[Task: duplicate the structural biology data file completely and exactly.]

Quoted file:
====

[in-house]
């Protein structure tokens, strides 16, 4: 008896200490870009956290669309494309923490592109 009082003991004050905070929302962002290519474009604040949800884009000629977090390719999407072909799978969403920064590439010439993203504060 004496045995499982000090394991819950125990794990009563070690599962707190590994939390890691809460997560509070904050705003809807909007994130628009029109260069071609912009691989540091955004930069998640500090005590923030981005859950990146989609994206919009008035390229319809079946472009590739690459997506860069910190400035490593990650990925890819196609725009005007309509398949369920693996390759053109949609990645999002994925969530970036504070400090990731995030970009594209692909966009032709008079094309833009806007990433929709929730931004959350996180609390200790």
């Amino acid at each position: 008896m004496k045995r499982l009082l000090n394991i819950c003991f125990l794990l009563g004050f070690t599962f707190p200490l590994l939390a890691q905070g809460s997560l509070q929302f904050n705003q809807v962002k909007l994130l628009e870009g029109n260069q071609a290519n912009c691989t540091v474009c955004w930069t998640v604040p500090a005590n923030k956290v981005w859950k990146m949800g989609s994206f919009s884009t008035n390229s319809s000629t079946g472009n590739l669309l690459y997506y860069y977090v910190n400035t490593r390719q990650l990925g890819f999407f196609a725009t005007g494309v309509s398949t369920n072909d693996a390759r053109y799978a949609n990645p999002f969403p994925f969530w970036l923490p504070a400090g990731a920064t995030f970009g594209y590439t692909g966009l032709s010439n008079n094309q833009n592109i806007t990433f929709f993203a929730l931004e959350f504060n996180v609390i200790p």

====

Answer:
[in-house]
């Protein structure tokens, strides 16, 4: 008896200490870009956290669309494309923490592109 009082003991004050905070929302962002290519474009604040949800884009000629977090390719999407072909799978969403920064590439010439993203504060 004496045995499982000090394991819950125990794990009563070690599962707190590994939390890691809460997560509070904050705003809807909007994130628009029109260069071609912009691989540091955004930069998640500090005590923030981005859950990146989609994206919009008035390229319809079946472009590739690459997506860069910190400035490593990650990925890819196609725009005007309509398949369920693996390759053109949609990645999002994925969530970036504070400090990731995030970009594209692909966009032709008079094309833009806007990433929709929730931004959350996180609390200790």
């Amino acid at each position: 008896m004496k045995r499982l009082l000090n394991i819950c003991f125990l794990l009563g004050f070690t599962f707190p200490l590994l939390a890691q905070g809460s997560l509070q929302f904050n705003q809807v962002k909007l994130l628009e870009g029109n260069q071609a290519n912009c691989t540091v474009c955004w930069t998640v604040p500090a005590n923030k956290v981005w859950k990146m949800g989609s994206f919009s884009t008035n390229s319809s000629t079946g472009n590739l669309l690459y997506y860069y977090v910190n400035t490593r390719q990650l990925g890819f999407f196609a725009t005007g494309v309509s398949t369920n072909d693996a390759r053109y799978a949609n990645p999002f969403p994925f969530w970036l923490p504070a400090g990731a920064t995030f970009g594209y590439t692909g966009l032709s010439n008079n094309q833009n592109i806007t990433f929709f993203a929730l931004e959350f504060n996180v609390i200790p």